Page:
For over two decades, Eurostar has carried some 150 million passengers to and from the United Kingdom, France, Belgium, and beyond, via the Channel Tunnel. The aim of the high-speed train service is to be the most loved travel experience in Europe. For CIO Antoine de Kerviler and his team, this means making every interaction each customer has with the brand “delightfully easy.” Continue reading this “IT Visionaries” to learn how de Kerviler’s broader vision supports this goal and why he says development speed is the key to making happen.
1. What was Eurostar’s first foray into cloud technology?
The beginning of our journey with Salesforce began with Service Cloud. Our call center had way too many tools. Agents were using 14 disparate systems. We had to do something to make their work lives easier. Now 80% of calls are answered in one application. Our agents are advocates for our brand and they love the new customized console. We had an issue for a few months because there was a group of agents who didn’t yet have Salesforce and they were very jealous.
2. Have you been building any custom applications?
We’ve replaced our legacy intranet with a modern social community built on Force.com. When service disruptions occur, Eurostar’s team of 1800 employees can communicate real-time information and post photos, from any device. We are about to release an internal page where our staff can see how many passengers will travel on Eurostar that specific day, which trains are running, and what the on-time performance is. It’s a way to bring everything back for employees, so they can continually see their work in action.
3. What is on your roadmap when it comes to app dev?
We are planning 15 to 20 additional apps to replace manual processes across the Business. As a corporate benefit, staff receives discounted Eurostar tickets. Today they have to telephone the call center department to manage the process. IT is building a staff travel app where requests can be created in Salesforce. The call center can then process these requests as they have time and it will keep the phone lines open for urgent customer issues.
4. Do you have any plans for customer facing apps?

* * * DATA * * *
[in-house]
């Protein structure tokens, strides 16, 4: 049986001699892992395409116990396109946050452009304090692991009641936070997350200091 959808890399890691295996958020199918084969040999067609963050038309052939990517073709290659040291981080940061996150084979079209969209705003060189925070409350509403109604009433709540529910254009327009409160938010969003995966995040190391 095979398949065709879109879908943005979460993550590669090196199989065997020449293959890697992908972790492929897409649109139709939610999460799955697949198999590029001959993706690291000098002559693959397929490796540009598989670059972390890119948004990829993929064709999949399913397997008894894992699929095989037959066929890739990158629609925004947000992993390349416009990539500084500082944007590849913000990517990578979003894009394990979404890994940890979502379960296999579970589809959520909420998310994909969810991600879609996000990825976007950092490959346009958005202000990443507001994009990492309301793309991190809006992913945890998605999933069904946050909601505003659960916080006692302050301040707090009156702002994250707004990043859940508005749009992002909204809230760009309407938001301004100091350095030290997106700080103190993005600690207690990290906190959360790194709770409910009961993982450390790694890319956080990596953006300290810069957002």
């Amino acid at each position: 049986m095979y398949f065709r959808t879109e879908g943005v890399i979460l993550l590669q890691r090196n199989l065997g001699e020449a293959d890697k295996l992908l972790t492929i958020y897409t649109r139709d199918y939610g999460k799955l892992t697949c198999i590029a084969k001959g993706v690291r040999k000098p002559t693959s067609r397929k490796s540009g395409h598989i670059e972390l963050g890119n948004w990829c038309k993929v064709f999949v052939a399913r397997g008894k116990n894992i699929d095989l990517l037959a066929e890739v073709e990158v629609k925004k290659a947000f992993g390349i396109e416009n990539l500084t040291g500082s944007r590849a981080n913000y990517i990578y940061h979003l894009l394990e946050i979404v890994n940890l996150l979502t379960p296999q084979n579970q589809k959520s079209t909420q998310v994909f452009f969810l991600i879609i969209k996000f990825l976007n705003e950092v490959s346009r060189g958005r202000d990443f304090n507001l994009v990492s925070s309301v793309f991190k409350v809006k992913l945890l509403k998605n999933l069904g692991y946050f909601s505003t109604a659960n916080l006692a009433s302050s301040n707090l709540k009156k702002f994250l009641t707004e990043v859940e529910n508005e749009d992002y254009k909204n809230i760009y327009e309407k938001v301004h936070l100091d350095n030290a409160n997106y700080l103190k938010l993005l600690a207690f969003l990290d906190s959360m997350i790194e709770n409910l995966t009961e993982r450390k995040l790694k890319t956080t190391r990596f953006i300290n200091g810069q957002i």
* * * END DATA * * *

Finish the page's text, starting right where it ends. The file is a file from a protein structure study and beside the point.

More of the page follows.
Most of our customers, if not all, understand service disruptions happen. What they want is for us to provide them with a solution as fast as possible. Earlier this year, we released a basic custom Salesforce form, which travelers can use to submit their rebooking preferences. High priority cases are escalated and requested refunds are issued. It was a great success inside and out of the company. We’re about to release a self-service online compensation app. In Europe, when trains run late, customers are entitled to a compensation. With this app, they will be able to quickly create cases online and receive an immediate answer with their electronic voucher, instead of having to request by mail and wait for the answer.
5. What is your broader vision for Eurostar’s IT department?
To make Salesforce the internal centerpiece at Eurostar for collaboration and customer knowledge. Our focus is on serving our clients, not building servers and managing infrastructure. We typically receive 800 to 2000 phone calls a week. When there is a service disruption, it’s five-times that in a matter of minutes, while our web site gets ten-times the typical amount of traffic. Our legacy platforms can’t support that volume. Salesforce App Cloud means we can change the scale of how fast we can react.
6. How important is speed to IT?
IT needs to support the business. It needs to help the company in every way possible to improve the customer experience. That is certainly one of our objectives at Eurostar. IT should never be the one slowing down the company when it comes to delivering something to our customers. Never. And we have to be able to create it in the needed time frame. It’s so important to put the right technology within reach of the company. App Cloud has enabled us to release applications in days or weeks, not months or years. We’d never be able to do that with a different solution.
7. Any app development advice you’d like to share with other CIOs?
Put yourself in your customers’ shoes, both internally and externally. When we encounter major operational disruption, IT team members put on yellow customer service jackets and go to the station to assist customers. One of them, after a day in the station, took a piece of paper and designed the customer re-booking app. When we took it to our colleagues from the station team, they said, “That’s exactly what we want.” If we had tried to develop it the traditional way, it would have taken six months to design it, going back and forth. But by doing our due diligence, Eurostar IT built a solution that understood the process and thus had actual value.
The role of technology within an organization is rapidly evolving — and so is the role of the CIO. So how can IT leaders manage this transition and take advantage of rapidly emerging opportunities? Download this e-book to meet 12 visionaries who are leading IT transformations in their organizations.